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Life and Doctrine of Saint Catherine of Genoa
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CHAPTER III

Separation from God is the greatest pain of purgatory.—In this, purgatory differs from hell.

“The source of all suffering is either original or actual sin. God created the soul pure, simple, free from every stain, and with a certain beatific instinct toward himself. It is drawn aside from aim by original sin, and when actual sin is afterwards added, this withdraws it still farther, and ever as it removes from him its sinfulness increases because its communication with God grows less and less.

“And because there is no good except by participation with God, who, to the irrational creatures imparts himself as he wills and in accordance with his divine decree, and never withdraws from them, but to the rational soul he imparts himself more or less, according as he finds her more or less freed from the hindrances of sin, it follows that, when he finds a soul that is returning to the purity and simplicity in which she was created, he increased in her the beatific instinct, and kindles in her a fire of charity so powerful and vehement, that it is insupportable to the soul to find any obstacle between her and her end; and the clearer vision she has of these obstacles the greater is her pain.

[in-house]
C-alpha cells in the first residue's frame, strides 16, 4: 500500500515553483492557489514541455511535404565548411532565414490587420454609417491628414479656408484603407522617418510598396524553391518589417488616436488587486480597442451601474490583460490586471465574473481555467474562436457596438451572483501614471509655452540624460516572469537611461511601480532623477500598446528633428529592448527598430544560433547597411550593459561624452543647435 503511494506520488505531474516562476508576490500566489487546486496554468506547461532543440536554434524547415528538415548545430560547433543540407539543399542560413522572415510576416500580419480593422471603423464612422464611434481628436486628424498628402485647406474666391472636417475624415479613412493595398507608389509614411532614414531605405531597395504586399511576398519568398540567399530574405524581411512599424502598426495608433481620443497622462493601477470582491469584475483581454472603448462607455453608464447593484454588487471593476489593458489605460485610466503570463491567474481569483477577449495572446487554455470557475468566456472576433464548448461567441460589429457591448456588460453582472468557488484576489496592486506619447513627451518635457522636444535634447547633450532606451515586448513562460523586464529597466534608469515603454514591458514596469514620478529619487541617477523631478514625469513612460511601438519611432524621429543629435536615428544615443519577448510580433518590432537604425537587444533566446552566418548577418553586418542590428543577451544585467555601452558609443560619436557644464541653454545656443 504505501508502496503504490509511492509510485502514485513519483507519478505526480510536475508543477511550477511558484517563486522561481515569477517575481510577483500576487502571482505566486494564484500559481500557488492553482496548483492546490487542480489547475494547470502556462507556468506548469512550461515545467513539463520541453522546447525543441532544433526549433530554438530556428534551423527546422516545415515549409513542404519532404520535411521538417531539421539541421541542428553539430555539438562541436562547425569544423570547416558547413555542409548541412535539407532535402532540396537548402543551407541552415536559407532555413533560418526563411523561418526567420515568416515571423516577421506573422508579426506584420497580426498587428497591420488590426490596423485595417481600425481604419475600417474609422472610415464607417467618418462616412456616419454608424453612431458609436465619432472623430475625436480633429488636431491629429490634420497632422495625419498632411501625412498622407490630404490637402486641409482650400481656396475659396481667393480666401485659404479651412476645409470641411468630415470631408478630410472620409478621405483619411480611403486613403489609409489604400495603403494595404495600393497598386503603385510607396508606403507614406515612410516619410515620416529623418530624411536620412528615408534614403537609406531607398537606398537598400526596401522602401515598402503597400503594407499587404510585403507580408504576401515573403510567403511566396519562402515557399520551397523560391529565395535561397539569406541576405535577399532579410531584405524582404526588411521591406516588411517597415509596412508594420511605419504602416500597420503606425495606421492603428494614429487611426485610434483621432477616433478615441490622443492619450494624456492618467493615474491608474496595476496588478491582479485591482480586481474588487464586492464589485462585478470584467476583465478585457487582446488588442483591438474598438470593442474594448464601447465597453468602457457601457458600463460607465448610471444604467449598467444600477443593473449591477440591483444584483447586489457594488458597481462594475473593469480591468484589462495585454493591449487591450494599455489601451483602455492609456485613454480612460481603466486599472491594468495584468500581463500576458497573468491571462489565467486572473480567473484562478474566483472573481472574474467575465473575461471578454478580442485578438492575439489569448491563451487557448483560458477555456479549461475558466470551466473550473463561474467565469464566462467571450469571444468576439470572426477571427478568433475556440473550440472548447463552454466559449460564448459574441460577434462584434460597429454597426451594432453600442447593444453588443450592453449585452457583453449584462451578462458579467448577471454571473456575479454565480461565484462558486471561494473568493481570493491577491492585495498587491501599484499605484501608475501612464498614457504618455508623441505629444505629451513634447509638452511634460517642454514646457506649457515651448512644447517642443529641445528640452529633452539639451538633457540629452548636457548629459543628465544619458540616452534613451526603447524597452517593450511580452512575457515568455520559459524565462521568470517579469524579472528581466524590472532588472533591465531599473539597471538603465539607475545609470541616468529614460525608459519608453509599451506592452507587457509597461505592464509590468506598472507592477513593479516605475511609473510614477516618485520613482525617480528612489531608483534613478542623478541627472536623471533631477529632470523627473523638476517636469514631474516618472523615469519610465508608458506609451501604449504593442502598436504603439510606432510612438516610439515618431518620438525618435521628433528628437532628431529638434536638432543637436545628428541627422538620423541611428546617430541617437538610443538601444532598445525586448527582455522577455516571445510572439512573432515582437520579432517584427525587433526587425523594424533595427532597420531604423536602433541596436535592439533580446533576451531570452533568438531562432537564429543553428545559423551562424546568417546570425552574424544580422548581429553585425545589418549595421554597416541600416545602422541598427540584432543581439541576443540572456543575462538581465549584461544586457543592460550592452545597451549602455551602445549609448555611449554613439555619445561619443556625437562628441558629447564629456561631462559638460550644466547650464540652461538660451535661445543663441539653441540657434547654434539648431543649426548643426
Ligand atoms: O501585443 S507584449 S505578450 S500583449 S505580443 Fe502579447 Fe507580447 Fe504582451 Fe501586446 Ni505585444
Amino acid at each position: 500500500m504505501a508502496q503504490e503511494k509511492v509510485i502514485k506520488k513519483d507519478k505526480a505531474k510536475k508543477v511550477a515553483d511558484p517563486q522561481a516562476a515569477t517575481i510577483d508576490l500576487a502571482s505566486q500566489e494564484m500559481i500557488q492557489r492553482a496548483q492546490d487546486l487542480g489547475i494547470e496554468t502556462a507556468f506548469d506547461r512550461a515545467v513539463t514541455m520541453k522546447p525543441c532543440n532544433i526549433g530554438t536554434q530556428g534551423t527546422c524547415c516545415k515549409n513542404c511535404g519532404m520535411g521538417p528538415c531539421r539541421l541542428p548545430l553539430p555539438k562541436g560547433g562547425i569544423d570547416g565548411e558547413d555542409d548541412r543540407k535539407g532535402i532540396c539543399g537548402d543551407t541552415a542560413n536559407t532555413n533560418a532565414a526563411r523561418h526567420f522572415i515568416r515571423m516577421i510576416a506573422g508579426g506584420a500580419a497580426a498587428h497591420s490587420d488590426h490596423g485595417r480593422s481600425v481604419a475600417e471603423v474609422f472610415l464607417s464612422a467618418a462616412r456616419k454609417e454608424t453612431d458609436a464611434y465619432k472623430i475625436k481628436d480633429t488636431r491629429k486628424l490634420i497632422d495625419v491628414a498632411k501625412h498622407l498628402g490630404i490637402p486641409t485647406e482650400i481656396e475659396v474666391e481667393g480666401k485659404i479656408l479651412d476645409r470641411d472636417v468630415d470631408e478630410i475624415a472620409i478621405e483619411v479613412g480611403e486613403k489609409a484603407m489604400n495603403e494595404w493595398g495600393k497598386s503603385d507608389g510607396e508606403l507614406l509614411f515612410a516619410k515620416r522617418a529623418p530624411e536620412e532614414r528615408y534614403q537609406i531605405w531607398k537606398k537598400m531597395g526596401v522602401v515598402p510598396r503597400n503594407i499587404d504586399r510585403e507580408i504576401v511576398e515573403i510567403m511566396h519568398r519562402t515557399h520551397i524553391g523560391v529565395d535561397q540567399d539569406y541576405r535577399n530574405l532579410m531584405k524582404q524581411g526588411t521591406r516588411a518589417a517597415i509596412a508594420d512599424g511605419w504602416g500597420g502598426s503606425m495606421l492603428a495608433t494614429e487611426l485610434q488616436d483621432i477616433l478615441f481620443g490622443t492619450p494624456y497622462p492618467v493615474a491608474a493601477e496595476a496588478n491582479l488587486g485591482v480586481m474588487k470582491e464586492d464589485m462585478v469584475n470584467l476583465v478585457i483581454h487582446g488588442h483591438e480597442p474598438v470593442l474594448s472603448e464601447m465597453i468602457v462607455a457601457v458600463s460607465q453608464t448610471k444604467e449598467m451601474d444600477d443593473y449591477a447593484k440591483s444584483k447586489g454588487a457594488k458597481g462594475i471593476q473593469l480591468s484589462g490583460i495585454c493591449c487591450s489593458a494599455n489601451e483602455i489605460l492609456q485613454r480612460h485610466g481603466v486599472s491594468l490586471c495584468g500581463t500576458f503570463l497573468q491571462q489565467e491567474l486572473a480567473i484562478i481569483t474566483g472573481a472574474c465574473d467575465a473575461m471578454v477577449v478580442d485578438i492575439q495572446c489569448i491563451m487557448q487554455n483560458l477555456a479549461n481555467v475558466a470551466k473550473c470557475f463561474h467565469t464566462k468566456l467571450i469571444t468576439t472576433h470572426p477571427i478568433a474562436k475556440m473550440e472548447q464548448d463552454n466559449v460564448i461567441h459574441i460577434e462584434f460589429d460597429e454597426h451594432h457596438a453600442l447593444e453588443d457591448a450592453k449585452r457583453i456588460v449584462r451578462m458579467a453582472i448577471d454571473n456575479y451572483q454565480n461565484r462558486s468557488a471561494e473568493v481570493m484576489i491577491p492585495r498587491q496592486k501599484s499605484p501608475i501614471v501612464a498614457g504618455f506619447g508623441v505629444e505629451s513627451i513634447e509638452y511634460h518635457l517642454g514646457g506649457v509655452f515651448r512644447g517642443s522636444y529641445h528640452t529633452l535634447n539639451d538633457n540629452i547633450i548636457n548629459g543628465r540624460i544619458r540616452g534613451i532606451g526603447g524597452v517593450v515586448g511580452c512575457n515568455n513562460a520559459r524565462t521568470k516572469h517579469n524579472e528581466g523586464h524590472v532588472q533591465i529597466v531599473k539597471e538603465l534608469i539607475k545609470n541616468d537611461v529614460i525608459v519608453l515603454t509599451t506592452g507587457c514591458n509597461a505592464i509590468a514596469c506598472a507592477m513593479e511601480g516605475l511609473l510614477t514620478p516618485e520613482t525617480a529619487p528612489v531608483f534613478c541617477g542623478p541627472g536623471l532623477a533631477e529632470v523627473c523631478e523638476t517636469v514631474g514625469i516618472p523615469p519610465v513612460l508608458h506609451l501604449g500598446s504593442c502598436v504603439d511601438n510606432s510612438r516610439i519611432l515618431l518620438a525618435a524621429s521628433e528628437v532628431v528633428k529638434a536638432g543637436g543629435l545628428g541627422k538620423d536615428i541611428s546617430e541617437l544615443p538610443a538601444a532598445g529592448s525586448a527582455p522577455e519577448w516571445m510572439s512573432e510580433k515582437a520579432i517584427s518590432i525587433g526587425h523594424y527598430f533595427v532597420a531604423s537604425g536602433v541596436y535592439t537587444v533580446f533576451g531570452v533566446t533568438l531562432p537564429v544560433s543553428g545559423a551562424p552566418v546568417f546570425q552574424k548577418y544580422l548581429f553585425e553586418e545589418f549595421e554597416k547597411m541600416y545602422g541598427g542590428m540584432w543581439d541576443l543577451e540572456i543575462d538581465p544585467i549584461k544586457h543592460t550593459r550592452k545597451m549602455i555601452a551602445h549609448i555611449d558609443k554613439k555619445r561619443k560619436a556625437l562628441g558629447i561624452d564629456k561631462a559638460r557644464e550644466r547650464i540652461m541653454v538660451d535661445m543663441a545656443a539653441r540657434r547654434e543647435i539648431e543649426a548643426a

“Since the souls in purgatory are freed from the guilt of sin, there is no barrier between them and God save only the pains they suffer, which delay the satisfaction of their desire. And when they see how serious is even the slightest hindrance, which the necessity of justice causes to check them, a vehement flame kindles within them, which is like that of hell. They feel no guilt however, and it is guilt which is the cause of the malignant will of the condemned in hell, to whom God does not communicate his goodness, and thus they remain in despair and with a will forever opposed to the good will of God.

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